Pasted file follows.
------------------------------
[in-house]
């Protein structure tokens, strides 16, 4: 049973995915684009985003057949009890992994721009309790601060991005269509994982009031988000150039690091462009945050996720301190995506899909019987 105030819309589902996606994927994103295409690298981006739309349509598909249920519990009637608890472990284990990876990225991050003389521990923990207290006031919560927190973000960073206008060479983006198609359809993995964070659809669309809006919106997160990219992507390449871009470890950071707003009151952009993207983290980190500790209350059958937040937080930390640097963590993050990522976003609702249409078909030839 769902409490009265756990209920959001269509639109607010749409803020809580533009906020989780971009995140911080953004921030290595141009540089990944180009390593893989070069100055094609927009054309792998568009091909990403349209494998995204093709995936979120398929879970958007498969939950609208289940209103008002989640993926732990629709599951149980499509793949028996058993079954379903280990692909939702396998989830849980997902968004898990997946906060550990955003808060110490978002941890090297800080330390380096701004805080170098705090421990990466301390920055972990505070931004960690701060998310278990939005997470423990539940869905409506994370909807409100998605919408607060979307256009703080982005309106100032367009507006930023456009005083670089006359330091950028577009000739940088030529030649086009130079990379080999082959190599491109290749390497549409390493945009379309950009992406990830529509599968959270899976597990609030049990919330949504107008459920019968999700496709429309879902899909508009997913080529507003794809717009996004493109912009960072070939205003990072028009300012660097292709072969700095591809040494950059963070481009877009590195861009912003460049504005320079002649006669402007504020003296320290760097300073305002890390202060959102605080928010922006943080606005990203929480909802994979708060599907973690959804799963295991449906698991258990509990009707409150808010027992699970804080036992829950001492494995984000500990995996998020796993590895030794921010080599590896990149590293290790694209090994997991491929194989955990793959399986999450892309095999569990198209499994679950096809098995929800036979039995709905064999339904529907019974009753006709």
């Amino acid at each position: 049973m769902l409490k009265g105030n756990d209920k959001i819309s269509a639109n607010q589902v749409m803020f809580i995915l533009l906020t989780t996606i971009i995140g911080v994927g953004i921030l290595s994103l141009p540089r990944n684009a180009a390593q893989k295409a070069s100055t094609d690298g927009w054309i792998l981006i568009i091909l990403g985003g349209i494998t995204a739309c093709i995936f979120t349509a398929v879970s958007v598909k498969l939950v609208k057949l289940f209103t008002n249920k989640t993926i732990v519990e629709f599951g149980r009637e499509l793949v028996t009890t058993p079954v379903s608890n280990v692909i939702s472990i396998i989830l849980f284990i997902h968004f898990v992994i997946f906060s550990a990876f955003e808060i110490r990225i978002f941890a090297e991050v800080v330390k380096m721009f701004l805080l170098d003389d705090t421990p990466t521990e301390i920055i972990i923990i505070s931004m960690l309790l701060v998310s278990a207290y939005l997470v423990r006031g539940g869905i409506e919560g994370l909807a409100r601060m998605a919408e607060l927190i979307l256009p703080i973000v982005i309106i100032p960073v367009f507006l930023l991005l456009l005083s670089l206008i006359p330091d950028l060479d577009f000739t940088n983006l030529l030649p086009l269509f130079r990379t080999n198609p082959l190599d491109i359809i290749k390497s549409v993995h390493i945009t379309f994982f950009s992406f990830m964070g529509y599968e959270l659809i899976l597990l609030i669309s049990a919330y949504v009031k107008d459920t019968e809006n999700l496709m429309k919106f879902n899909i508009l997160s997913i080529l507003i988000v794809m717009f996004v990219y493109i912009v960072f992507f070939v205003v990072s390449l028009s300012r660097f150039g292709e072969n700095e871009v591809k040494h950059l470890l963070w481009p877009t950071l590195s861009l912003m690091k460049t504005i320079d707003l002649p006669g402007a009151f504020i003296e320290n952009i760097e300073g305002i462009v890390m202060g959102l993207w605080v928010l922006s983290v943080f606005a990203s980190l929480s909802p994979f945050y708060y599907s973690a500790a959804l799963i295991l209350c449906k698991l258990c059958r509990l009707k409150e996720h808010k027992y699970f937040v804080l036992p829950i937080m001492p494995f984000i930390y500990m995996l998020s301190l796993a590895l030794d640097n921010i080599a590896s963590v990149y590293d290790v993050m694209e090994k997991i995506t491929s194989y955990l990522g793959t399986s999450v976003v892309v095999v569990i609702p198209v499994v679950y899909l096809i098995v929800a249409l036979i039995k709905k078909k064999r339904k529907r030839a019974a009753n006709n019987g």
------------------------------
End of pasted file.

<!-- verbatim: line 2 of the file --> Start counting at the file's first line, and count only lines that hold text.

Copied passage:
């Protein structure tokens, strides 16, 4: 049973995915684009985003057949009890992994721009309790601060991005269509994982009031988000150039690091462009945050996720301190995506899909019987 105030819309589902996606994927994103295409690298981006739309349509598909249920519990009637608890472990284990990876990225991050003389521990923990207290006031919560927190973000960073206008060479983006198609359809993995964070659809669309809006919106997160990219992507390449871009470890950071707003009151952009993207983290980190500790209350059958937040937080930390640097963590993050990522976003609702249409078909030839 769902409490009265756990209920959001269509639109607010749409803020809580533009906020989780971009995140911080953004921030290595141009540089990944180009390593893989070069100055094609927009054309792998568009091909990403349209494998995204093709995936979120398929879970958007498969939950609208289940209103008002989640993926732990629709599951149980499509793949028996058993079954379903280990692909939702396998989830849980997902968004898990997946906060550990955003808060110490978002941890090297800080330390380096701004805080170098705090421990990466301390920055972990505070931004960690701060998310278990939005997470423990539940869905409506994370909807409100998605919408607060979307256009703080982005309106100032367009507006930023456009005083670089006359330091950028577009000739940088030529030649086009130079990379080999082959190599491109290749390497549409390493945009379309950009992406990830529509599968959270899976597990609030049990919330949504107008459920019968999700496709429309879902899909508009997913080529507003794809717009996004493109912009960072070939205003990072028009300012660097292709072969700095591809040494950059963070481009877009590195861009912003460049504005320079002649006669402007504020003296320290760097300073305002890390202060959102605080928010922006943080606005990203929480909802994979708060599907973690959804799963295991449906698991258990509990009707409150808010027992699970804080036992829950001492494995984000500990995996998020796993590895030794921010080599590896990149590293290790694209090994997991491929194989955990793959399986999450892309095999569990198209499994679950096809098995929800036979039995709905064999339904529907019974009753006709």